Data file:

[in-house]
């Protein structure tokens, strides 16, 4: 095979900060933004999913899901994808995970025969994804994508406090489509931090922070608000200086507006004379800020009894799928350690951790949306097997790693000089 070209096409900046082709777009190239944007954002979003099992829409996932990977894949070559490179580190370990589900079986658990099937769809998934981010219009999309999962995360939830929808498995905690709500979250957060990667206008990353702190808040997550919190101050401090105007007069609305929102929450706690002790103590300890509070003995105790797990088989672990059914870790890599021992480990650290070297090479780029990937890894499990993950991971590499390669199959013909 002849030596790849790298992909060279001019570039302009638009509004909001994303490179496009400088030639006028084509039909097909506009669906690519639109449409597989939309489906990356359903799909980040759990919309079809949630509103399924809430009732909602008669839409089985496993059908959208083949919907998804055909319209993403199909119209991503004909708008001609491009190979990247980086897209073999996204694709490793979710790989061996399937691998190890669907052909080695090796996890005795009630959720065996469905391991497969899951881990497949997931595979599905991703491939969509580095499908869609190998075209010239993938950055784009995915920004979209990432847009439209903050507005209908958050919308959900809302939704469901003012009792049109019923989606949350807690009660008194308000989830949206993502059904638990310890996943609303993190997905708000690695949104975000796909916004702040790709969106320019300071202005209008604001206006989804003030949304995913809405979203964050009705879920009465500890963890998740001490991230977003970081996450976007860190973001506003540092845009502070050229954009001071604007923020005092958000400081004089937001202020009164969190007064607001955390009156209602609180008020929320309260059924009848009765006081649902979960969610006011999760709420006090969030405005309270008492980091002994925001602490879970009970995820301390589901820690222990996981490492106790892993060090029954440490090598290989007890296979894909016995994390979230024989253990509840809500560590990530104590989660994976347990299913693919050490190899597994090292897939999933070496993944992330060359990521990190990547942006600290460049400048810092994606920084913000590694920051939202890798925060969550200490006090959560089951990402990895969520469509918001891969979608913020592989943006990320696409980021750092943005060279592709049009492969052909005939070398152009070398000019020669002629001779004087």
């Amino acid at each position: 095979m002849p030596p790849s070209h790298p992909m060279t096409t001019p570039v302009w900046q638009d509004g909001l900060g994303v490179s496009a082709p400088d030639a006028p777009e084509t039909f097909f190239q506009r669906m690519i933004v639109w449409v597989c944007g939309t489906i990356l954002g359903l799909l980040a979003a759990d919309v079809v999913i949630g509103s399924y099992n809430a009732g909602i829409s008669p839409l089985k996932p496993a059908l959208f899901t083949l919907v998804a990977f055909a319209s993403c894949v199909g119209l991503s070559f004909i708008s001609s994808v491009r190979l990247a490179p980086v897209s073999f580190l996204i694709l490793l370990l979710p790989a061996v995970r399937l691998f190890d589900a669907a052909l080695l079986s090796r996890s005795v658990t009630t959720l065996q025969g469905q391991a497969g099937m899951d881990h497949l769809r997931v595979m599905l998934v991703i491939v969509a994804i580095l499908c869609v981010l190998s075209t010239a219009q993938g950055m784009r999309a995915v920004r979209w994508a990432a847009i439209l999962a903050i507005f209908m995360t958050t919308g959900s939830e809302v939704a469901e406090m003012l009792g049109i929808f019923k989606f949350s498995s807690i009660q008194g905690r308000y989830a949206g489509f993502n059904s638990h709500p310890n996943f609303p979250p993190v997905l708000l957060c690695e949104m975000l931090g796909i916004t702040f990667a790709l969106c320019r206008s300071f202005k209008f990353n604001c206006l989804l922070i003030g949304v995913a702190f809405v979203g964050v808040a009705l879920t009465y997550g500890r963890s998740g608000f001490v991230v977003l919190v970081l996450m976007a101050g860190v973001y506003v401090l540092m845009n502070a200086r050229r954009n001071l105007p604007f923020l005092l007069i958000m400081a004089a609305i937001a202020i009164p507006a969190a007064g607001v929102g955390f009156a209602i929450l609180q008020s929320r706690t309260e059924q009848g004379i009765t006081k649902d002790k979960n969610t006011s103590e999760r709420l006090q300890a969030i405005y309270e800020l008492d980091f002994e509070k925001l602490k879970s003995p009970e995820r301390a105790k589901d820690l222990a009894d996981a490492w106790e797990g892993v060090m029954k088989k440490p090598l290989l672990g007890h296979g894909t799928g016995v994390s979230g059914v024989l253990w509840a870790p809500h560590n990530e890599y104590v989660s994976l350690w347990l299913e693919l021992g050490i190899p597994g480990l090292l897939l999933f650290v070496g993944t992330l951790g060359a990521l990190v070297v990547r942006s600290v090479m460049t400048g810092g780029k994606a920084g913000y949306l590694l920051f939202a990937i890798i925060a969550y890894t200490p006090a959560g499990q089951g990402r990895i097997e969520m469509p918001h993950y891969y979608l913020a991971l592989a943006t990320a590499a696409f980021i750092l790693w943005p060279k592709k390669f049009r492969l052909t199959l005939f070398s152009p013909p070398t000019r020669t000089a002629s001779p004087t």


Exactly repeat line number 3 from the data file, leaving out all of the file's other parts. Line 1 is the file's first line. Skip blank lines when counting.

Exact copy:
């Amino acid at each position: 095979m002849p030596p790849s070209h790298p992909m060279t096409t001019p570039v302009w900046q638009d509004g909001l900060g994303v490179s496009a082709p400088d030639a006028p777009e084509t039909f097909f190239q506009r669906m690519i933004v639109w449409v597989c944007g939309t489906i990356l954002g359903l799909l980040a979003a759990d919309v079809v999913i949630g509103s399924y099992n809430a009732g909602i829409s008669p839409l089985k996932p496993a059908l959208f899901t083949l919907v998804a990977f055909a319209s993403c894949v199909g119209l991503s070559f004909i708008s001609s994808v491009r190979l990247a490179p980086v897209s073999f580190l996204i694709l490793l370990l979710p790989a061996v995970r399937l691998f190890d589900a669907a052909l080695l079986s090796r996890s005795v658990t009630t959720l065996q025969g469905q391991a497969g099937m899951d881990h497949l769809r997931v595979m599905l998934v991703i491939v969509a994804i580095l499908c869609v981010l190998s075209t010239a219009q993938g950055m784009r999309a995915v920004r979209w994508a990432a847009i439209l999962a903050i507005f209908m995360t958050t919308g959900s939830e809302v939704a469901e406090m003012l009792g049109i929808f019923k989606f949350s498995s807690i009660q008194g905690r308000y989830a949206g489509f993502n059904s638990h709500p310890n996943f609303p979250p993190v997905l708000l957060c690695e949104m975000l931090g796909i916004t702040f990667a790709l969106c320019r206008s300071f202005k209008f990353n604001c206006l989804l922070i003030g949304v995913a702190f809405v979203g964050v808040a009705l879920t009465y997550g500890r963890s998740g608000f001490v991230v977003l919190v970081l996450m976007a101050g860190v973001y506003v401090l540092m845009n502070a200086r050229r954009n001071l105007p604007f923020l005092l007069i958000m400081a004089a609305i937001a202020i009164p507006a969190a007064g607001v929102g955390f009156a209602i929450l609180q008020s929320r706690t309260e059924q009848g004379i009765t006081k649902d002790k979960n969610t006011s103590e999760r709420l006090q300890a969030i405005y309270e800020l008492d980091f002994e509070k925001l602490k879970s003995p009970e995820r301390a105790k589901d820690l222990a009894d996981a490492w106790e797990g892993v060090m029954k088989k440490p090598l290989l672990g007890h296979g894909t799928g016995v994390s979230g059914v024989l253990w509840a870790p809500h560590n990530e890599y104590v989660s994976l350690w347990l299913e693919l021992g050490i190899p597994g480990l090292l897939l999933f650290v070496g993944t992330l951790g060359a990521l990190v070297v990547r942006s600290v090479m460049t400048g810092g780029k994606a920084g913000y949306l590694l920051f939202a990937i890798i925060a969550y890894t200490p006090a959560g499990q089951g990402r990895i097997e969520m469509p918001h993950y891969y979608l913020a991971l592989a943006t990320a590499a696409f980021i750092l790693w943005p060279k592709k390669f049009r492969l052909t199959l005939f070398s152009p013909p070398t000019r020669t000089a002629s001779p004087t």